@alyric

@ryman, I’m really sorry you didn’t hear what you were hoping to. I agree with @hopeful33250, activities to keep your mind busy or occupied is the best. do you have support people you are able to talk to, vent with, cry with? If I may ask, what is your age? Not that that matters, but suggesting activities is easier sometimes helpful when knowing that. When you are ready, please share some of the things your doctor spoke about. I’s always good to ask questions, talk about some of your fears of the unknown, of the tests, and how we can possibly be the best support for you! Blessings!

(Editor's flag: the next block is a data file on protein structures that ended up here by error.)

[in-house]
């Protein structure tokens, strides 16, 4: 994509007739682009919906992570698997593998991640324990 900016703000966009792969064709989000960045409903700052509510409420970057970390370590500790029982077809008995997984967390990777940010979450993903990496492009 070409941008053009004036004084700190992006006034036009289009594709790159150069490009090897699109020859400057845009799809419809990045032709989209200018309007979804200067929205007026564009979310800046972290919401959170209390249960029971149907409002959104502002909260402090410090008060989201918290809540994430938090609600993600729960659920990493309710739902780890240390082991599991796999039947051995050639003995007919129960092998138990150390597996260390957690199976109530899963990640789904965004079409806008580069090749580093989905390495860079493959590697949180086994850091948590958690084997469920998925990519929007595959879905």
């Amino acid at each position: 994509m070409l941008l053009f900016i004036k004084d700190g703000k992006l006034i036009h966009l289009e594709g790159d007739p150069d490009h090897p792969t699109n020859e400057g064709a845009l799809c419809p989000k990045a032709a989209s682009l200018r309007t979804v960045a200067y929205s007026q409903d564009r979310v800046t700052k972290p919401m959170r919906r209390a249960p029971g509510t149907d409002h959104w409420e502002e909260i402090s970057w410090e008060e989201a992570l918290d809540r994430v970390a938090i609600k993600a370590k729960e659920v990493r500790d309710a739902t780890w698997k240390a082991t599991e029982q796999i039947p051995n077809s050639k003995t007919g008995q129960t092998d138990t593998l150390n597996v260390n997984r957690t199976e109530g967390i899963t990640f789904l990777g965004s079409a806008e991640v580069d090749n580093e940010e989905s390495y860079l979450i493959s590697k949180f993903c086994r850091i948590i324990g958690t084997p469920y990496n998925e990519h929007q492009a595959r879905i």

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Thank you, Hopeful and Alyric, for your replies. I am 75. I like to work puzzles, crochet and knit. Sadly, what I enjoy most is gardening. The needlework can keep me busy but it isn’t really useful. The doctor seems to think that Lyme disease and sarcoidosis may have done some things to my brain. Also, I had one TIA. She said my MRI indicated I had others I was not aware of. That is scary. She wants me to have a lumbar puncture which, frankly, terrifies me. The procedure would be bad enough but I read that you have to lay flat for 2 to 8 hours. Because of several medical problems it is very uncomfortable for me to lie flat for even a few minutes. As for people to talk to, I have 3 sisters I can talk to about anything. But we all live in different states and we are all hard of hearing so phone conversations can be difficult. My daughter and grandson give me a lot of physical support – driving me, helping with tasks, going to the dr with me – but they do not like for me to get upset and discouraged. Maybe someone here has had a lumbar puncture and can tell me what it is really like. Right now, dreading that, and thinking that I may never be able to drive or do the things I want has me pretty depressed and discouraged. And I won’t see the neurologist again for a month.